Tuesday, July 13, 2004


The first two definitions of “feelings” in my dictionary are 1. The sensation involving perception by touch and 2. An affective state of consciousness, such as that resulting from emotions, sentiments, or desires.

Considering these two definitions of feelings prompts these thoughts about human consciousness and its relation to the rest of the natural world.

1. Vision is the dominant sense of modern humans. The largest part of the sensory processing portion of the brain is devoted to sight, and this part of the brain has been the most studied. And it seems that when philosophers throughout history have tried to develop their models of how humans interact with the world and gain knowledge, they usually have vision at the forefront of their thinking.

An emphasis on vision biases one toward a passive conception of the human mind. We are seen as a vessel waiting to be stimulated by the influx of data from the world. The problem then becomes, how do we then process that data? How does that input get translated into output by cognitive processing? This way of approaching the study of human consciousness and brain functioning has been dominant.

All of our attributes arose through evolution. The prototypes and predecessors to our human-style consciousness can be found in our evolutionary past. However, in terms of evolution, it is the sense of touch which is primordial.

While lacking our nervous system, it seems clear that early organisms knew the world by touching it. They sensed opportunities for food, they felt out where the warmth of the sun was stronger, they sensed the possibility of danger. Touch is an active sense. One reaches out to the world: by touching you change the world and you change yourself.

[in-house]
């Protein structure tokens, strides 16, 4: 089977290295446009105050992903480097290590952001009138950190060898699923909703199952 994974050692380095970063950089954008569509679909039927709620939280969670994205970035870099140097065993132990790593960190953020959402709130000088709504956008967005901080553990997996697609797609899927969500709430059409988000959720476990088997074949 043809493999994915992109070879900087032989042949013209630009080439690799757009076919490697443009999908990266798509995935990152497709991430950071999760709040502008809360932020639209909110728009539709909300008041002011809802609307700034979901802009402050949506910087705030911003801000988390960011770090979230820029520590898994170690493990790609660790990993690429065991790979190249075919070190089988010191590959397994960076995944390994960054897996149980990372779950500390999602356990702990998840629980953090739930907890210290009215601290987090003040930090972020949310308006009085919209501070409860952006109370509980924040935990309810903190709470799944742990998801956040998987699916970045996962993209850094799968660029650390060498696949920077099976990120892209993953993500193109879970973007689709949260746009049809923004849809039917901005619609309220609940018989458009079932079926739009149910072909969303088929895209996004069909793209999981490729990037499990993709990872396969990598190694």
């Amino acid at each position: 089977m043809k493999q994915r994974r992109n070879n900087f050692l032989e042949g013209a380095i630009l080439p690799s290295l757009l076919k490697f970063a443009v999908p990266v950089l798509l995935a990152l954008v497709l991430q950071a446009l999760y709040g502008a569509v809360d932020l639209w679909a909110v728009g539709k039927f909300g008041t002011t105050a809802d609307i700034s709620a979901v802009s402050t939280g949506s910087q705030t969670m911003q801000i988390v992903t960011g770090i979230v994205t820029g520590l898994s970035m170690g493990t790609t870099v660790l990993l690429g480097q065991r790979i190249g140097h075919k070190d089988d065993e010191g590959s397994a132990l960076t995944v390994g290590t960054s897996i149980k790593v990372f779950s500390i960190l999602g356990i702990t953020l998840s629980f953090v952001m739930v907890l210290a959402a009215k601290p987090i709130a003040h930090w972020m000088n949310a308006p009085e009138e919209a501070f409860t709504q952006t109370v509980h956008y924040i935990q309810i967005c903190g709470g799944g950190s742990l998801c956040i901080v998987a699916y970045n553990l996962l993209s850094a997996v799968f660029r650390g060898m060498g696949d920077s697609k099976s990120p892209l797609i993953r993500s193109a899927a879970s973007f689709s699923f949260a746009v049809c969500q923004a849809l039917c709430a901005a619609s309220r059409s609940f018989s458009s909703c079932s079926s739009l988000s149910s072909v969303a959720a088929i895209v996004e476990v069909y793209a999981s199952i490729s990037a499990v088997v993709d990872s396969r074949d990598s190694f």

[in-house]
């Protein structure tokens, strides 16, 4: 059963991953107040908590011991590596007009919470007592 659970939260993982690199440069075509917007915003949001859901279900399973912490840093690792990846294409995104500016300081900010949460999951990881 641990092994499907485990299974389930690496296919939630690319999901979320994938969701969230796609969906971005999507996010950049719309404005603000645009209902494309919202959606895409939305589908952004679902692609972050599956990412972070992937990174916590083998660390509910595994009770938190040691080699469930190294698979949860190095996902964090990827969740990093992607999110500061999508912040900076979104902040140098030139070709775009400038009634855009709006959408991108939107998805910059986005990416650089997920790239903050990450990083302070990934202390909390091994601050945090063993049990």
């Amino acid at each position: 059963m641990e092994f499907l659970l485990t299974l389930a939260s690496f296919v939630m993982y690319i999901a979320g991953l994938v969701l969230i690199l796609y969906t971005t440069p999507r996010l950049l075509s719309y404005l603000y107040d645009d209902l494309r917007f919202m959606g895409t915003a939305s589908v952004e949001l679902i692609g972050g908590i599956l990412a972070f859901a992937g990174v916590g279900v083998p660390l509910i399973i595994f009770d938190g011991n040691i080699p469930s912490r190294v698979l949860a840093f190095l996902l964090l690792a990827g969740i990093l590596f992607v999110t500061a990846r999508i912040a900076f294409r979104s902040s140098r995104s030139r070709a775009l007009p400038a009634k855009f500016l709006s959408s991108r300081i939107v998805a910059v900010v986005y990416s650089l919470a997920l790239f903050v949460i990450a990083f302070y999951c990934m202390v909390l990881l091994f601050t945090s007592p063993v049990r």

I think progress in understanding human consciousness benefits from taking on the perspective given by this primordial sense of touch. This is the view of humans as active agents in the world, co-evolving with our environment. Contemplative, reflective, passive self-consciousness is newer on the evolutionary scene and while this mode is a crucial part of who we are, it obscures our more fundamental nature.

2. A few years ago, I read a book which put forth a model of how human consciousness worked. When I got to the end, I realized the author had never mentioned emotions. Feelings, emotions, affect -- these are integrated throughout human consciousness. The idea that the “higher” analytic cognitive functions are completely separate from emotions is a misconception. More recent accounts of the human mind, such as those found in the books of neuroscientist Antonio Damasio, show that emotion cannot be separated without degrading other cognitive functions.

Emotions are indeed markers of our evolutionary past as well as a crucial part of our present. We say that animals have instincts rather than higher thought processes. Many would deny that animals have any consciousness as we think of it in humans. Well, I am confident animals experience feelings as they interact with their environment. As we go down the scale to simpler or more primitive organisms, presumably feelings get simpler and more primitive.

And here the two definitions of feelings appear to me to converge. When the first primitive organisms felt their environment, they experienced a feeling.

Human subjective experience, at its core, is a complex of feelings which arise through our interaction with the world.

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